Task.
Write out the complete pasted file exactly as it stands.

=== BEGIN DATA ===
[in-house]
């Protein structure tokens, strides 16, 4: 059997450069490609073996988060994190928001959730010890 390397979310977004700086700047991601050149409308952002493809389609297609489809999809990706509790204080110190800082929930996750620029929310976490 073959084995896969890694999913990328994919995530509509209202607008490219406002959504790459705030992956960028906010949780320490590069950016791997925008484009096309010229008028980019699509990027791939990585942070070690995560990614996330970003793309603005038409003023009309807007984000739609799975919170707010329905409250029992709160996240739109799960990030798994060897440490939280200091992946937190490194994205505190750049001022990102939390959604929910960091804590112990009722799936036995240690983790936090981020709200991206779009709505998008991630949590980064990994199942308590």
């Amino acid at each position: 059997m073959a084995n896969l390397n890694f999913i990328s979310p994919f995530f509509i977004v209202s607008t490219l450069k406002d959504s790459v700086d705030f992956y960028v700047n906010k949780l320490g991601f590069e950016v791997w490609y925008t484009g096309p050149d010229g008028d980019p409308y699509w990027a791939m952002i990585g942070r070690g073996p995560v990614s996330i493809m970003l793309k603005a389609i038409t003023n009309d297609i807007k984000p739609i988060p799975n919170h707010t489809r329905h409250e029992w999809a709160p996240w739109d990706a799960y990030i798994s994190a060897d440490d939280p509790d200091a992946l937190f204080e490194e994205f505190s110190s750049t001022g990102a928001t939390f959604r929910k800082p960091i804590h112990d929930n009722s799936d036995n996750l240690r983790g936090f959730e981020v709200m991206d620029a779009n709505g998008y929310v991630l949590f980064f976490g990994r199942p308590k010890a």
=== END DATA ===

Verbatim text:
[in-house]
């Protein structure tokens, strides 16, 4: 059997450069490609073996988060994190928001959730010890 390397979310977004700086700047991601050149409308952002493809389609297609489809999809990706509790204080110190800082929930996750620029929310976490 073959084995896969890694999913990328994919995530509509209202607008490219406002959504790459705030992956960028906010949780320490590069950016791997925008484009096309010229008028980019699509990027791939990585942070070690995560990614996330970003793309603005038409003023009309807007984000739609799975919170707010329905409250029992709160996240739109799960990030798994060897440490939280200091992946937190490194994205505190750049001022990102939390959604929910960091804590112990009722799936036995240690983790936090981020709200991206779009709505998008991630949590980064990994199942308590």
């Amino acid at each position: 059997m073959a084995n896969l390397n890694f999913i990328s979310p994919f995530f509509i977004v209202s607008t490219l450069k406002d959504s790459v700086d705030f992956y960028v700047n906010k949780l320490g991601f590069e950016v791997w490609y925008t484009g096309p050149d010229g008028d980019p409308y699509w990027a791939m952002i990585g942070r070690g073996p995560v990614s996330i493809m970003l793309k603005a389609i038409t003023n009309d297609i807007k984000p739609i988060p799975n919170h707010t489809r329905h409250e029992w999809a709160p996240w739109d990706a799960y990030i798994s994190a060897d440490d939280p509790d200091a992946l937190f204080e490194e994205f505190s110190s750049t001022g990102a928001t939390f959604r929910k800082p960091i804590h112990d929930n009722s799936d036995n996750l240690r983790g936090f959730e981020v709200m991206d620029a779009n709505g998008y929310v991630l949590f980064f976490g990994r199942p308590k010890a």